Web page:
We have empowered the clerical dictators through 14 years of permissive or confused US, European and Arab policies in Iraq, Lebanon and Syria, and the price is obvious. Now is the time to change the conversation.
Sir John Jenkins
This has been coming for a long time. We have empowered Iran through 14 years of permissive or confused US, European and Arab policies in Iraq, Lebanon and Syria, where we have collectively made an impressive military effort from time to time, but without any clear policy goal. We let the Iranians colonise the Iraqi state. We have let Hizbollah transform itself from a regional defense force with a global criminal wing into a formidable and mobile transnational praetorian force (still with a global criminal wing). We throw the Iraqi Kurds under a bus because of their foolishness over the recent referendum but in the absence of any wider policy response other than sanctimonious sermonising leave the field clear for Iran to exploit. And as a consequence we are no nearer finding a sustainable policy response to a decade of Iranian advances through the institutions, territories and command structures of the greater Levant, plus a campaign of destabilization on the cheap in Bahrain and Yemen.
What’s done is done. But this will pose a serious dilemma for those states of the Gulf that believe their national security is also threatened by a resurgent Iran and do not think you can remove the threat simply by making nice with everyone. This could go lots of different ways. Iran and Hizbollah could decide that consolidating their power inside Syria, coopting the Kurds and excluding the US is the priority and seek to avoid a further direct clash with Israel that could escalate beyond their control, while continuing to probe for weakness. But miscalculations happen all too easily. And such a strategy would rely on Israeli forbearance — not a quality for which they are noted. Iran and its allies could unilaterally decide to restrict themselves to certain positions away from the most sensitive areas. But why would they do that when they continue to proclaim that Israel will cease to exist in 25 years, make such a show of their intention to retake Jerusalem and can hardly do nothing after 40 years of bloodcurdling threats? Equally, Russia and the US could decide that now is the time to intervene decisively to establish real deterrence and prevent a general conflict. But neither state seems prepared or — in Russia’s case — able to do so.
Pushing back Iran — in the best case exploiting its own overreach — is a generational task. Reconstructing Iraq is part of this and a good thing in itself; the recent Kuwait conference was important, as is the outreach by Saudi Arabia and others to key Iraqi politicians and to Najaf. But this will take sustained attention, a lot of money and even more time. And Iran will still take its cut. The same goes for Yemen and even more so for Syria.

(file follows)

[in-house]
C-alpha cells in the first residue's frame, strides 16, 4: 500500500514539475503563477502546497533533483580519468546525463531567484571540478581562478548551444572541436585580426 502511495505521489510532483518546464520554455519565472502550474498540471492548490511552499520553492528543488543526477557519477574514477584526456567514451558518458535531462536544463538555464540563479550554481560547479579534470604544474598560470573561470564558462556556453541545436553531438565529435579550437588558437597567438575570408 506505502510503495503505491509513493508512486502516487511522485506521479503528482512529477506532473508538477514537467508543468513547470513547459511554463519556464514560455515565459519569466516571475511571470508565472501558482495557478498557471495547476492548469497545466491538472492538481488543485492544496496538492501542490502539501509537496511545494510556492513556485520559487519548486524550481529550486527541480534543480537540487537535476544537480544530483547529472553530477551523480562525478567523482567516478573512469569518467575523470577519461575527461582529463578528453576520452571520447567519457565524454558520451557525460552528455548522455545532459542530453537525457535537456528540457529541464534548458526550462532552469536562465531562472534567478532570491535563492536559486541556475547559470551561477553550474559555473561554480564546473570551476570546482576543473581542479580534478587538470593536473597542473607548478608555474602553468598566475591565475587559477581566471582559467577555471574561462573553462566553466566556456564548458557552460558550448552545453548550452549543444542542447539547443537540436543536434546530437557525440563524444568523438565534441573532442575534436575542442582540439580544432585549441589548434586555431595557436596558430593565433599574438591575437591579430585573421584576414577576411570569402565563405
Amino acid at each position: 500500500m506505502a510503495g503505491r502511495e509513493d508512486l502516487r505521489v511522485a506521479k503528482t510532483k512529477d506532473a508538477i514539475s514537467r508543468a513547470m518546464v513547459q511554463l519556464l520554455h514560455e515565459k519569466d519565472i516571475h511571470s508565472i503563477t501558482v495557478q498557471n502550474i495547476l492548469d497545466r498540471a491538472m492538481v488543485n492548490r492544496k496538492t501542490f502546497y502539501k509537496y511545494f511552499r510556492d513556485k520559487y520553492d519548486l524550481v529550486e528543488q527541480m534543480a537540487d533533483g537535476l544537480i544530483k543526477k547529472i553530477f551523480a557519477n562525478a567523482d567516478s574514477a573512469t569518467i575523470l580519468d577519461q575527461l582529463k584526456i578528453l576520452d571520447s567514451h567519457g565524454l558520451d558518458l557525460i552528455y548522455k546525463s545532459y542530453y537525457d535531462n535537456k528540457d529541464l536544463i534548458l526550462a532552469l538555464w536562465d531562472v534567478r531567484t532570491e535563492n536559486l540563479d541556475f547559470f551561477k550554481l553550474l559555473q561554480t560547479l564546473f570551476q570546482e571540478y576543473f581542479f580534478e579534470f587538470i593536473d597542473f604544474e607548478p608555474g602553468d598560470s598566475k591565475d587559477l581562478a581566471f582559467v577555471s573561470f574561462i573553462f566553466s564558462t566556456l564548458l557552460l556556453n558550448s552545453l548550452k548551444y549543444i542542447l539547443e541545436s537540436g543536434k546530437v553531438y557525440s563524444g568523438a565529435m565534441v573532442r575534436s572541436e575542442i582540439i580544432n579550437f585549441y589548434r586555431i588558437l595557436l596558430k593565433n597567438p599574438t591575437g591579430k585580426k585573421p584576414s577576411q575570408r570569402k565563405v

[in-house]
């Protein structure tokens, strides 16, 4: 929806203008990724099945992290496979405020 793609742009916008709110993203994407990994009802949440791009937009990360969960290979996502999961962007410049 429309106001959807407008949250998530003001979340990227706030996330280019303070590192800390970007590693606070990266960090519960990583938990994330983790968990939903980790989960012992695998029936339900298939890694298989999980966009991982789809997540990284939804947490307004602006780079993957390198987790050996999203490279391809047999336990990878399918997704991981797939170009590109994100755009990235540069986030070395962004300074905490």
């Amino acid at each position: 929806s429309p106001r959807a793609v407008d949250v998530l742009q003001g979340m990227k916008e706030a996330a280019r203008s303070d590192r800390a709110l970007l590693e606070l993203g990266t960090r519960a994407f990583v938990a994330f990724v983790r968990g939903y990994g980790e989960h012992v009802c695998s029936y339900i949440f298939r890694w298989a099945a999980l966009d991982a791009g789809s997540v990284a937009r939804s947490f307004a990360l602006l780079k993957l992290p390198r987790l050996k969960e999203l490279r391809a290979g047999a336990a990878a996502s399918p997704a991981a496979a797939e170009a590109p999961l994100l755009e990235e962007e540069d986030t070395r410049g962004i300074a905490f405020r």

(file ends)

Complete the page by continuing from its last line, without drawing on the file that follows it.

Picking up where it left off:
So as a small contribution to this debate — while we are waiting for the major actors to take the stage and with an eye on what small steps others could take — I suggest that we could at least address one often overlooked factor in this overdetermined drama. In my view this is precisely the moment for a renewed and serious collective effort to achieve a Palestinian state. That would remove any spurious excuse Iran, Hizbollah and Assad might have to attack or provoke Israel; it would allow for the gradual normalization of political, economic and security relations within the region; it would simplify the lines of communication between those who see Iran as one of the two most serious contemporary threats to the broader stability of the wider Middle East and North Africa (the other being the various forms of revolutionary Islamism); and it would test the claim of the great Jewish philosopher, Baruch Spinoza, that peace is not the absence of violence but the presence of justice.
I have no doubt that, apart from the two parties principally concerned, the US is the one essential actor in all this, but I am skeptical about its current direction of travel and I do not believe in yet another fake peace conference. However, I do think there is an opening for a joint Arab-European initiative to concentrate minds, agree and set out in detail the real benefits to all sides of a real deal and what each side would bring to the table if such a deal were concluded, and make Israel, the US and the Palestinians an offer they would be fools to refuse. That would at least change the conversation and make the Arab states, the EU and maybe the US again the makers rather than simply the consumers of policy in the region.
Sir John Jenkins is a senior fellow at Policy Exchange. Until December 2017, he was Corresponding Director (Middle East) at the International Institute for Strategic Studies (IISS), based in Manama, Bahrain and was a Senior Fellow at Yale University’s Jackson Institute for Global Affairs. He was the British ambassador to Saudi Arabia until January 2015.